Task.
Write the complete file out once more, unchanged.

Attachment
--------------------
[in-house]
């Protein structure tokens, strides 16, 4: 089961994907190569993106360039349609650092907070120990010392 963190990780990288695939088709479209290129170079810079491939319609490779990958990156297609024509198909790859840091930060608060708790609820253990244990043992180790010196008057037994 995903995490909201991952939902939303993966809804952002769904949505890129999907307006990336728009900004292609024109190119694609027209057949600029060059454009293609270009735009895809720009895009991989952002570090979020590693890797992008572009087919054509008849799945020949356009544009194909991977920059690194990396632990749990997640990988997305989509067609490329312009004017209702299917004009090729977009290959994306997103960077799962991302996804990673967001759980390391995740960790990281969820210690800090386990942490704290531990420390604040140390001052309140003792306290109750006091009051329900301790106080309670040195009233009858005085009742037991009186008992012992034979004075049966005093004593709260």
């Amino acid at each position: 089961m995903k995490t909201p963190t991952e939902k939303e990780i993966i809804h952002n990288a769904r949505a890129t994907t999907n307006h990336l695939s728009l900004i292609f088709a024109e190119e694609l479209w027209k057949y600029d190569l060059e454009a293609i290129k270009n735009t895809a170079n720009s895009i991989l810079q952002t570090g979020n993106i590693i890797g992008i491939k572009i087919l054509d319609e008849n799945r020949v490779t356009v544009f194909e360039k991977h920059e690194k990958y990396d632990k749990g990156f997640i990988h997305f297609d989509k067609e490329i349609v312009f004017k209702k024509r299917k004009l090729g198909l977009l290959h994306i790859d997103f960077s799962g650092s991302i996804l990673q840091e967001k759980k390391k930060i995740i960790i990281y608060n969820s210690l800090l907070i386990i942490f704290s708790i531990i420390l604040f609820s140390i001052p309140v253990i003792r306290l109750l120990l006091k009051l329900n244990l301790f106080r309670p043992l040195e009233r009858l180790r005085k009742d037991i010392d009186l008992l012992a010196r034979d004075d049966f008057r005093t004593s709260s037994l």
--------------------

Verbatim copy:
[in-house]
């Protein structure tokens, strides 16, 4: 089961994907190569993106360039349609650092907070120990010392 963190990780990288695939088709479209290129170079810079491939319609490779990958990156297609024509198909790859840091930060608060708790609820253990244990043992180790010196008057037994 995903995490909201991952939902939303993966809804952002769904949505890129999907307006990336728009900004292609024109190119694609027209057949600029060059454009293609270009735009895809720009895009991989952002570090979020590693890797992008572009087919054509008849799945020949356009544009194909991977920059690194990396632990749990997640990988997305989509067609490329312009004017209702299917004009090729977009290959994306997103960077799962991302996804990673967001759980390391995740960790990281969820210690800090386990942490704290531990420390604040140390001052309140003792306290109750006091009051329900301790106080309670040195009233009858005085009742037991009186008992012992034979004075049966005093004593709260």
């Amino acid at each position: 089961m995903k995490t909201p963190t991952e939902k939303e990780i993966i809804h952002n990288a769904r949505a890129t994907t999907n307006h990336l695939s728009l900004i292609f088709a024109e190119e694609l479209w027209k057949y600029d190569l060059e454009a293609i290129k270009n735009t895809a170079n720009s895009i991989l810079q952002t570090g979020n993106i590693i890797g992008i491939k572009i087919l054509d319609e008849n799945r020949v490779t356009v544009f194909e360039k991977h920059e690194k990958y990396d632990k749990g990156f997640i990988h997305f297609d989509k067609e490329i349609v312009f004017k209702k024509r299917k004009l090729g198909l977009l290959h994306i790859d997103f960077s799962g650092s991302i996804l990673q840091e967001k759980k390391k930060i995740i960790i990281y608060n969820s210690l800090l907070i386990i942490f704290s708790i531990i420390l604040f609820s140390i001052p309140v253990i003792r306290l109750l120990l006091k009051l329900n244990l301790f106080r309670p043992l040195e009233r009858l180790r005085k009742d037991i010392d009186l008992l012992a010196r034979d004075d049966f008057r005093t004593s709260s037994l």